The latest development in the Korean hostage crisis is that the Taliban has turned to the United Nations to guarantee the safety of Taliban negotiators. It is a bit ironic that the Taliban is turning to the UN for protection when the Taliban has been actively murdering UN aid workers in Afghanistan. It is not clear what negotiating power the Koreans will have since they have ruled out military force and the Afghan government is not going to release the Taliban prisoners.
Meanwhile eight Korean government lawmakers are trying to harass Presidents Bush and Karzai who are meeting at Camp David into releasing Taliban prisoners:
Separately, eight South Korean lawmakers met State Department officials in Washington on Thursday to seek help.
"We have confirmed the complete support and sympathy for the Korean hostages who are going through great distress," lawmaker Park Jin told reporters after the meeting.
The South Korean government has called for "flexibility", a comment analysts say is directed at the United States to sway the Afghan government to strike a deal with the kidnappers.
This is only going to cause Karzai to be less likely to release any Taliban prisoners. There is no way Karzai is going to release Taliban prisoners after being publicly pressured by the Korean government because it makes him look weak to the Afghani public. I’m sure the Korean government officials know this, but the purpose of the trip was to deflect blame not an attempt to constructively work towards solving the hostage crisis. These South Korean politicians are trying to show the Korean public that their government is trying to do something, but Bush and Karzai are the ones not doing anything.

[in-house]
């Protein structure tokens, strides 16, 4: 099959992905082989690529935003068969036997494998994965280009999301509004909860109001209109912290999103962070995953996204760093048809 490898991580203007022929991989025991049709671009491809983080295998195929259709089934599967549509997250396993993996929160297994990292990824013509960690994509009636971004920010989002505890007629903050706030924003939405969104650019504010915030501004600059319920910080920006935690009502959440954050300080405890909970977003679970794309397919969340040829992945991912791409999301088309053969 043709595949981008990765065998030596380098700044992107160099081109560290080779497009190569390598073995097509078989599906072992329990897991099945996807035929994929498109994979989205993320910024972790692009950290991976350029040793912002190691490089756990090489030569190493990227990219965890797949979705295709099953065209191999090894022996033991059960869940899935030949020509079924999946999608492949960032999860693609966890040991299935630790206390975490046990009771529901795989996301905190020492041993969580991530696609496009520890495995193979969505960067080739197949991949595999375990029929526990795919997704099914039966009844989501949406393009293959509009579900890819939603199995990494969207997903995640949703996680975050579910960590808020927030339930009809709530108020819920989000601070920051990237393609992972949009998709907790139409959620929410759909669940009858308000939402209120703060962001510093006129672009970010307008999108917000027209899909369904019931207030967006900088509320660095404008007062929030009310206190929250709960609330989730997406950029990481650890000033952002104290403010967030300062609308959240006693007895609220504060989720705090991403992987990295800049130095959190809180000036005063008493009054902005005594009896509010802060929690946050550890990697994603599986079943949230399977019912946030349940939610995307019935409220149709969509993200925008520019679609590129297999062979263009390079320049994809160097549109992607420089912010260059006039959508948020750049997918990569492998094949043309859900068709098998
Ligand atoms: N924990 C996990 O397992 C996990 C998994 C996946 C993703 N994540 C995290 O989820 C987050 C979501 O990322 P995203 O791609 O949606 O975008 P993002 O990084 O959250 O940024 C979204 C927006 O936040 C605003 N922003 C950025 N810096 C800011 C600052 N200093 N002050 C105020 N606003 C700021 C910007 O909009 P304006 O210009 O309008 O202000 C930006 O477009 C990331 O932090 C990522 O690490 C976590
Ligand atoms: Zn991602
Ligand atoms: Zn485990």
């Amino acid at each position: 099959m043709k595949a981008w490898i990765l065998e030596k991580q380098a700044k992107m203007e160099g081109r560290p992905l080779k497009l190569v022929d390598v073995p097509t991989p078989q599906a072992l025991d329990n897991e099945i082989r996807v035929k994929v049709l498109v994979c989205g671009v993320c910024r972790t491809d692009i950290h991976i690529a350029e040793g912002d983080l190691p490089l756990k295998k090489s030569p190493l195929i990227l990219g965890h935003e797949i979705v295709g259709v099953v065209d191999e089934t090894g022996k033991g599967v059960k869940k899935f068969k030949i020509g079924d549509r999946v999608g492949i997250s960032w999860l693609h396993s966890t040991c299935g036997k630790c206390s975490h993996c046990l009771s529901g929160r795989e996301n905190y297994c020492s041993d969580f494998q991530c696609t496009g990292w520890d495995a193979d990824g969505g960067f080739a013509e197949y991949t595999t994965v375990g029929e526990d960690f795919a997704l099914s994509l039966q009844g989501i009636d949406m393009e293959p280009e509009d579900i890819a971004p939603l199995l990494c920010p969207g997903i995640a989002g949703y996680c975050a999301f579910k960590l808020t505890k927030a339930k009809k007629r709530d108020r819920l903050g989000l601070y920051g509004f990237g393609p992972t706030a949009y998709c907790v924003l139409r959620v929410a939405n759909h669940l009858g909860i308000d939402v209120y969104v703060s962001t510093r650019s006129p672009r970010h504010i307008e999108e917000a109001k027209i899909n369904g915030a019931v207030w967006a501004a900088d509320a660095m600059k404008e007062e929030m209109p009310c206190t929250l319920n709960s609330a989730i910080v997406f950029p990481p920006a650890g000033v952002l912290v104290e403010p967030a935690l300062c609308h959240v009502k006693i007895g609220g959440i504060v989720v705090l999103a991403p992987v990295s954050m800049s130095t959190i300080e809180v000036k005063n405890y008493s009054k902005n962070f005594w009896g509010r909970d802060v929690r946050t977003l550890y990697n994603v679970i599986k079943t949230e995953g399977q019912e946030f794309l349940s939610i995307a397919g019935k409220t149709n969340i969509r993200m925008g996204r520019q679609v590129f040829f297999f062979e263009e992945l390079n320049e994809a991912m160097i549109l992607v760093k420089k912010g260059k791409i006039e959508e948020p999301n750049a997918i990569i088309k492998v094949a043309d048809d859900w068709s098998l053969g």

While the Korean government is trying to set up the US as the bogeymen if the hostages are killed, the US military is busy actually doing something that will help the hostages. Over past two weeks increasing military operations have been launched against Taliban leadership targets. It appears that the US military is putting pressure on the Taliban leadership by knocking them off one by one. The latest Taliban leader to be reportedly killed was Mansor Dadullah who if you remember correctly from the Newsweek article was the Taliban leader who was in charge of foreigner kidnappings in Afghanistan.
If the US military is able to accurately target Taliban leadership like they have these past few weeks they almost certainly are tracking the movements of the Korean hostages as well. The Taliban kidnappers probably realize this and are probably now hesitant to kill any more hostages because it would mean the US military would be forced to launch a hostage rescue mission to save what hostages they could.
It is amazing that with all the anti-US demagoguery by the Korean government, anti-US groups, and media that the one country doing more than anyone else to free the Korean hostages is the United States. Holding one man vigils in front of the US embassy in Seoul will not save the hostages, negotiating from a point of strength by killing top Taliban leadership targets will.